Sometimes we engage in some strange behavior because time is illusory. We are born with an indefinite number of years to our name, and a hope to live life to the fullest capacity. This introduces a delicate choice when saving money: save for the future or spend it like there’s no tomorrow.
Present Or Prepping?
What group do you fall under? Do you feel like you’re living and prepping for your future? Or do you spend as much as you want, figuring there can only be so many years left?
Honestly, it seems like a false dichotomy. For me, the reality is more of a balance between competing desires. But that mentality of “living life to the fullest” is propagated in our mainstream culture. Various consumer industries and business leaders encourage this viewpoint. They connect our existence to spending in the economy; if we’re not doing that, what are we doing?
We’re terrible, on-the-fly statisticians. Emotions influence our ability to accurately judge situations that elicit worry, concerns, and/or ambiguity. As a psychology grad student, I can tell you that we over or underestimate nearly everything. When it comes to something as vague and unclear as death, dying, and life, we cannot predict it – despite the desire to.
When we spend unnecessarily, we are implicitly adding to the assumption that time is exceptionally finite – that there won’t be much more time to enjoy what we have. Again, the reality is that the average life expectancy is about 79 years of age. But if you’re spending more than your budget allows and will end up broke before then, the equation isn’t adding up.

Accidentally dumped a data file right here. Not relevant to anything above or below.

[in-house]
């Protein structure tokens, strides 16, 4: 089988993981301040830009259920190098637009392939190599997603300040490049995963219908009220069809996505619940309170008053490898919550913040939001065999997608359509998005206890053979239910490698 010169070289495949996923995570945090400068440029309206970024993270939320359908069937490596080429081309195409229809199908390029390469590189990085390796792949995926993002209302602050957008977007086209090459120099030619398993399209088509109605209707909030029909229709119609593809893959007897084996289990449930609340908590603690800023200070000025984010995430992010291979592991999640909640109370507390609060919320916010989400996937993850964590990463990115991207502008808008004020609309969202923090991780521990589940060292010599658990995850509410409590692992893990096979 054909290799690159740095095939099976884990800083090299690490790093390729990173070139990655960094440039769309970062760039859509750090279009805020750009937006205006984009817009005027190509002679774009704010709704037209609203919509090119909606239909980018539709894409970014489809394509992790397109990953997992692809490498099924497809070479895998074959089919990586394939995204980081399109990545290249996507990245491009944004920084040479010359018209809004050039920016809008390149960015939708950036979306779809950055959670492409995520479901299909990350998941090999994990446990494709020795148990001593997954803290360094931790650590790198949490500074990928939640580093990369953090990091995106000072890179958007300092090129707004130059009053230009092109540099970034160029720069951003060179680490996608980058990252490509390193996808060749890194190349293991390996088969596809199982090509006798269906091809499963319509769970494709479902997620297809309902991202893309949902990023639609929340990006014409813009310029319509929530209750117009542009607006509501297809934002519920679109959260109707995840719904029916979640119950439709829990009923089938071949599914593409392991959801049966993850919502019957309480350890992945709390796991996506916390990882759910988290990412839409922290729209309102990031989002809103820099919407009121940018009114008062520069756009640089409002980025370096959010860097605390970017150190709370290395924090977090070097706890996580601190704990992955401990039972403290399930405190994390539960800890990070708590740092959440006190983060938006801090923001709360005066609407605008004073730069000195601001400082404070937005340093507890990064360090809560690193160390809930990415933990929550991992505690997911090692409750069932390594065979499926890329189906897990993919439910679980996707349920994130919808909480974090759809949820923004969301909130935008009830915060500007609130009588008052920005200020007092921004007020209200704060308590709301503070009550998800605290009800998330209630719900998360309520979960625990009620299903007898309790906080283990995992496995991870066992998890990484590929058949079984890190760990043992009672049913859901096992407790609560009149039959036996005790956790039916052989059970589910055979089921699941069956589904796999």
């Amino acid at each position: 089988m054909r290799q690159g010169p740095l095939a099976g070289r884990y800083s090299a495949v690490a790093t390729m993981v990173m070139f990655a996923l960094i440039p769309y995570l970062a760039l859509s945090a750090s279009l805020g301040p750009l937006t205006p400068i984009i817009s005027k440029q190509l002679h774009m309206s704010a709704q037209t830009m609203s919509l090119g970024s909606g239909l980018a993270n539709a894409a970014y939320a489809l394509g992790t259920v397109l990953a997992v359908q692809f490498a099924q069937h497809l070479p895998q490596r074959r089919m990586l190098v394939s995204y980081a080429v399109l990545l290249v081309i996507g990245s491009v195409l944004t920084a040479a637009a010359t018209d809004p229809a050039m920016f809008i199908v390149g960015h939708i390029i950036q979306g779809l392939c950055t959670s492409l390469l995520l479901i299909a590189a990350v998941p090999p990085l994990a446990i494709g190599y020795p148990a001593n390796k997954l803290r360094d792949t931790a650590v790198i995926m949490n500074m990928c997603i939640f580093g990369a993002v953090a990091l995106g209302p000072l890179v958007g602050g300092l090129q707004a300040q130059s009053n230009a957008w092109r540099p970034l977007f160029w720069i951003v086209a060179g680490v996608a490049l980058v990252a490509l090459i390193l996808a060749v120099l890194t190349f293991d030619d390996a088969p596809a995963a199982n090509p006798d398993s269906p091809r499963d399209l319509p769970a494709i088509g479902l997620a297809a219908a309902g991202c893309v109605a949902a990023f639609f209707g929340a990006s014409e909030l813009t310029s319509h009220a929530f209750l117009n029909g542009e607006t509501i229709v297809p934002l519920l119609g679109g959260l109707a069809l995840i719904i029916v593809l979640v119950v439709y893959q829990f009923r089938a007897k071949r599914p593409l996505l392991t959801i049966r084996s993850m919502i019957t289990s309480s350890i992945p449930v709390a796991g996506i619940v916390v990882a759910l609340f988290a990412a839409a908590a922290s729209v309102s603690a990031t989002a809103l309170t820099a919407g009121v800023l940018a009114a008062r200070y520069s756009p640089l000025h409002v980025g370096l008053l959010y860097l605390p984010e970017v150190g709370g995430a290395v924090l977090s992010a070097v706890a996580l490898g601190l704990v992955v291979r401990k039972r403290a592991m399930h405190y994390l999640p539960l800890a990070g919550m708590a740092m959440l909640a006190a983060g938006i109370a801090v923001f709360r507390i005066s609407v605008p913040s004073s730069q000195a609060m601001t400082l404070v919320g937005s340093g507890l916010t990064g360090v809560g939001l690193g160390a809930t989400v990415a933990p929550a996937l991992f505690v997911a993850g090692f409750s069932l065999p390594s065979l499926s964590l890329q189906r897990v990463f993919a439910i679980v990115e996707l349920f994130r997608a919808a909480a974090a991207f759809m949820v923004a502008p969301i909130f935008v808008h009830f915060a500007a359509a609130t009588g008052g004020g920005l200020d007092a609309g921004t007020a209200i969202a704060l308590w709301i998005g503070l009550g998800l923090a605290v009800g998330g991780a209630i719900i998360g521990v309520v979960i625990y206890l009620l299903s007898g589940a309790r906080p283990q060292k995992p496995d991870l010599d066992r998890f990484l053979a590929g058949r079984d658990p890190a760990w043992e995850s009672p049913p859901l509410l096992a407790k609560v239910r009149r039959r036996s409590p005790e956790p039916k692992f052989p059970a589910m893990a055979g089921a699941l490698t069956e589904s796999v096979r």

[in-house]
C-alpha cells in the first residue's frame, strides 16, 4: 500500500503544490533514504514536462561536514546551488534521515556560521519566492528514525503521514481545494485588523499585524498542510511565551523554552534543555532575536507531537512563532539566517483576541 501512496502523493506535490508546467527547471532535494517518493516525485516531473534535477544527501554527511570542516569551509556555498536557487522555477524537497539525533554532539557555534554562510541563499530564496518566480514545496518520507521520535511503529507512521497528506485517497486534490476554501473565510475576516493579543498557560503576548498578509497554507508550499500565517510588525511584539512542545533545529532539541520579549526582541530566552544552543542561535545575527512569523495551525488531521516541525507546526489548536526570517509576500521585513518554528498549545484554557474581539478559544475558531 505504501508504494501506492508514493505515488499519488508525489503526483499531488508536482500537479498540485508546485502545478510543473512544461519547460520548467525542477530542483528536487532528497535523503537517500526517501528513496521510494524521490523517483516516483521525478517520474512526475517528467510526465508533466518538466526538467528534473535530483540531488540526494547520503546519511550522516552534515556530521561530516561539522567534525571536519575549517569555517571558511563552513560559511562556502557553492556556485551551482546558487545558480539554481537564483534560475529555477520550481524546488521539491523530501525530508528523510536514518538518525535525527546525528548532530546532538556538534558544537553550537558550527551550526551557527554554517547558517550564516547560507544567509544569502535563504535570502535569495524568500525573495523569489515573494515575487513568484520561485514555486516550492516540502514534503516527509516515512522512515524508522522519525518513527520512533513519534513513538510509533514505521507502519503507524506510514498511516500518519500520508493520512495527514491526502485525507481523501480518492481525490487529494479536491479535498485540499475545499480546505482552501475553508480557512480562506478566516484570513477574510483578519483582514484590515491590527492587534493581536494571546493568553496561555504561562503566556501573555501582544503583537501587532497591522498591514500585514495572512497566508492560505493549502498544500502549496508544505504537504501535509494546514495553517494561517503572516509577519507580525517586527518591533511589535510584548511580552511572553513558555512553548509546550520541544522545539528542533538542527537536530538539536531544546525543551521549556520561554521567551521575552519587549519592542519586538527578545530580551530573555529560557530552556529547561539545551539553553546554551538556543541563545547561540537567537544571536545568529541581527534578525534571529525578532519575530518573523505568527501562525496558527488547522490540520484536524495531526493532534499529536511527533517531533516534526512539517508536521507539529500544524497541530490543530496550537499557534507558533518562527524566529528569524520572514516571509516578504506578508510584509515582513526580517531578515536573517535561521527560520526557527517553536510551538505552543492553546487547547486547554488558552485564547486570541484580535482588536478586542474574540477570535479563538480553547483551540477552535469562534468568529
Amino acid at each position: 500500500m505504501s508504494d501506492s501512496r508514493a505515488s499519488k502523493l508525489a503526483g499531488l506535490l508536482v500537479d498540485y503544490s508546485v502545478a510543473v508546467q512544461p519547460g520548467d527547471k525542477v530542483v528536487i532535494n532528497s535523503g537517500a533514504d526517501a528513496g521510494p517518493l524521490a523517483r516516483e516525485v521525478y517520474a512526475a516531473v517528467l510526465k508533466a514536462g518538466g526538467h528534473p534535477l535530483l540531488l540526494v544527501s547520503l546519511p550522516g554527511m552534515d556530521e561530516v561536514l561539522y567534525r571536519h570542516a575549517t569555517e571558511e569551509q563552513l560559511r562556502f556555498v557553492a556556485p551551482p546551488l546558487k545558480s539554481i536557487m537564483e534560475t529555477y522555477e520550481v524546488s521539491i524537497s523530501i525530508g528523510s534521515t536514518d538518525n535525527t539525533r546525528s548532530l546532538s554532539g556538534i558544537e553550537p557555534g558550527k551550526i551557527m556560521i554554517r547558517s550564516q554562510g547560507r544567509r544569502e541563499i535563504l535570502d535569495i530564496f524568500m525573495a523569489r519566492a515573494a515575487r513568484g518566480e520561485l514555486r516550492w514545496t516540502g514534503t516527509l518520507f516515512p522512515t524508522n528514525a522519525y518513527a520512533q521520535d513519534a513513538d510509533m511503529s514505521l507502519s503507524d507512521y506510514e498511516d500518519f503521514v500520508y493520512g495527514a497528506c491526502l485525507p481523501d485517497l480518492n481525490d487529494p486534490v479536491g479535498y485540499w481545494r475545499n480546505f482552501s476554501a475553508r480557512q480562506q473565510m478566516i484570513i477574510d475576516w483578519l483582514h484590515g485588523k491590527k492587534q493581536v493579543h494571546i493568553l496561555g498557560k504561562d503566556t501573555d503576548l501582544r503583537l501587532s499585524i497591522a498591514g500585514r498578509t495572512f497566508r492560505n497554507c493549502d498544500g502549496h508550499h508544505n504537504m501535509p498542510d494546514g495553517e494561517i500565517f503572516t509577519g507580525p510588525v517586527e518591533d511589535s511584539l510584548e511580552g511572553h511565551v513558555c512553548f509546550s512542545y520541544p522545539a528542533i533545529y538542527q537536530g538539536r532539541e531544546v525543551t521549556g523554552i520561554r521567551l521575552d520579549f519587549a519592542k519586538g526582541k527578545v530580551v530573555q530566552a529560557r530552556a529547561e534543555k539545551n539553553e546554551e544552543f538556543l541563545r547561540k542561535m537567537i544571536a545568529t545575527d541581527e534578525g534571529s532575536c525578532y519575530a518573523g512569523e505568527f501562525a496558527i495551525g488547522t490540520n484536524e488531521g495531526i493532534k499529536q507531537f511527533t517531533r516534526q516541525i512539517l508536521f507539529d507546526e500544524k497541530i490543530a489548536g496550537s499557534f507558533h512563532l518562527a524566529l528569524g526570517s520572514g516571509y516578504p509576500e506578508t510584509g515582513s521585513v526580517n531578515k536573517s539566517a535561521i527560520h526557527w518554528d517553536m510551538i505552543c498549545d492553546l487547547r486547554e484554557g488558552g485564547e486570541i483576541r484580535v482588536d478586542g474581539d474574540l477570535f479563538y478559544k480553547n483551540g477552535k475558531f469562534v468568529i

For instance, skydiving seems dangerous – life-threatening, even – but statistically speaking it’s pretty safe. This kind of dialectic debate in our minds can send our mind swirling away from saving money.
Prep For The Future, Enjoy The Present
Here’s the sweet spot: recognize the frailty and fragility of life, while saving for your future. Life may be finite, but that doesn’t mean you have to spend everything you have before then. Psychologists describe this balanced life – between work and life – as reaching flow.
We are likely going to live far longer than our spending habits would suggest. As a Millennial, I will likely live even longer than current estimates. This makes the responsibility to save money more important than ever, while enjoying the present.
My way is to save and pay off my excruciating student loan debt, while treating myself to running marathons, creating a fun personal finance website, and enjoying the company of friends, family, and my girlfriend.
How can you prep for the future and enjoy the present?